Lee, K. (2016). A paradigm shift rhetoric and theory-practice gap in online higher education : a case study of an open university. In S. Cranmer, N. B. Dohn, M. de Laat, T. Ryberg, & J. A. Sime (Eds.), Proceedings of the 10th International Conference on Networked Learning 2016 : (p. 251-259).

The author is Kyungmee Lee, Lecturer in Technology Enhanced Learning at Lancaster University. Her paper focuses on the discrepancy between social constructivist learning theories and the actual instructional designs for online classes used at places like the Open University.

I have long suspected that the maniacal adoption of collaborative pedagogy was based on very little evidence of efficacy. Instead, in my experiences studying connectivism and constructionist theory, I was aware that such methods were lauded by techno-utopians, many of whom weren’t actually teaching first-year college students. Studies demonstrated student satisfaction with the methods, but not better grades.

Lee notes that despite the insistence on a “paradigm shift” from “old” methods to collaboration and constructivism, resistance implies that the paradigm never shifted at all. The shift has been purely theoretical, and not adopted in practice, where most online classes do not use these techniques. While many studies have chided instructors and designers, implicitly or explicitly, for resisting the new and superior methods, this one subversively questions whether the methods really are better.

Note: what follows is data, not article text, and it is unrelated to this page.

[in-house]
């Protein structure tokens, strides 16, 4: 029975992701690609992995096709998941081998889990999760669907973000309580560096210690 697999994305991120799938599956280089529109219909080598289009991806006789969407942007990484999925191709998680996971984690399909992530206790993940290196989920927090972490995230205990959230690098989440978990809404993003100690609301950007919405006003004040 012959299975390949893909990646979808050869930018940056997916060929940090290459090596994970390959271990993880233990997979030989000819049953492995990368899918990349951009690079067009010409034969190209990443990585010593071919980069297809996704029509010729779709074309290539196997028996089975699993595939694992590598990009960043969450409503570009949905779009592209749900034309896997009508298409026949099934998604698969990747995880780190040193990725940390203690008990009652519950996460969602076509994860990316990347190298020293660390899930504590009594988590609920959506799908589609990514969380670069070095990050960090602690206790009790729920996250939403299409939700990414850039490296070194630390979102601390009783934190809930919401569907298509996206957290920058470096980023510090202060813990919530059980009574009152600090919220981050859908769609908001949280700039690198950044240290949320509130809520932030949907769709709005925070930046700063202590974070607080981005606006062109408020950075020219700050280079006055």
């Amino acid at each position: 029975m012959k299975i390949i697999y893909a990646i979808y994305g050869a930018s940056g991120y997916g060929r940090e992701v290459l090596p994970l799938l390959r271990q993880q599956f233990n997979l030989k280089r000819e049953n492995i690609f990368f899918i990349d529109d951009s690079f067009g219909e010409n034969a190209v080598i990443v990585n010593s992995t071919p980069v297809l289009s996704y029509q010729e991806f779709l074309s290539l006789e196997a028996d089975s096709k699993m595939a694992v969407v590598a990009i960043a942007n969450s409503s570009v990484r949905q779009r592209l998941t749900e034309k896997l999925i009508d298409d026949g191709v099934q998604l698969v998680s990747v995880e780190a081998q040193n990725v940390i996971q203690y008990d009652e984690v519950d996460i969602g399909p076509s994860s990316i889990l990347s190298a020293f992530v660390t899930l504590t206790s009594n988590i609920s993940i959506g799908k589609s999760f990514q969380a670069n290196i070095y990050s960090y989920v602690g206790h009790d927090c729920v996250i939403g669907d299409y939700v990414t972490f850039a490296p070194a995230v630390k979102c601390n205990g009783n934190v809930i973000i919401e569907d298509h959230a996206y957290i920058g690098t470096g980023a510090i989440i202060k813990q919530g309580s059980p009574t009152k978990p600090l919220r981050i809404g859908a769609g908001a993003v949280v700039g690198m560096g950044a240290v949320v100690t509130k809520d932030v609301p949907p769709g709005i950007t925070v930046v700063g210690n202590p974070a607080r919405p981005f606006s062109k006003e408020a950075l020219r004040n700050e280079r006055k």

Hercules and Bacchus presenting libations while Atë, goddess of mischief and deception, flies above (1778)

It’s an interesting approach, questioning the assumption of a change in the field. While the study does not get into the “new” pedagogies per se, it implies that they may not be better, or may be better under certain conditions, or that people who really want a paradigm shift think they can just declare one. This last is most interesting to me, because it begs the question cui bono?

Many of us assume that if there’s a new technique or tool, it might be better than what we’re doing, or at least be better than older options. We ask questions like: will this work for my students? is this an improvement on what I’m doing? We give it a try.

With a tool, it may occur to us that adopting it benefits the company providing it, especially if we pay for it. If we don’t pay, it’s become increasingly obvious that the “freemium” model either benefits the startup, or that our data becomes the product being traded, a la Facebook.

But perhaps with a method, we fail to ask these questions. To whose benefit is it that I adopt this method? The well-meaning researchers and their careers, certainly. But our students? If so, which students? Does it benefit me as an instructor? How?

I have attempted many different pedagogical models in my 28 years of teaching, both in the classroom and online. None have been inherently better than the others. Each method has advantages and disadvantages. Whatever is trendy, though, is considered a paradigm shift, or a “best practice”. Right now, for example, the Online Education Initiative, which is moving to control all online classes at California community colleges, insists that collaboration among students is required as part of its online course approval rubric. There is little research to support this requirement.

If we consider that a paradigm shift has occurred, we are much more comfortable requiring such methods, as if they were based on research instead of theory and some successful practice. By questioning whether the basic principles are sound, whether there is any support for “best practices”, we give ourselves much more choice. We also give ourselves the opportunity to examine past practices, not as outmoded or disproven (which in most cases they are not), but as possibilities for current and future practice.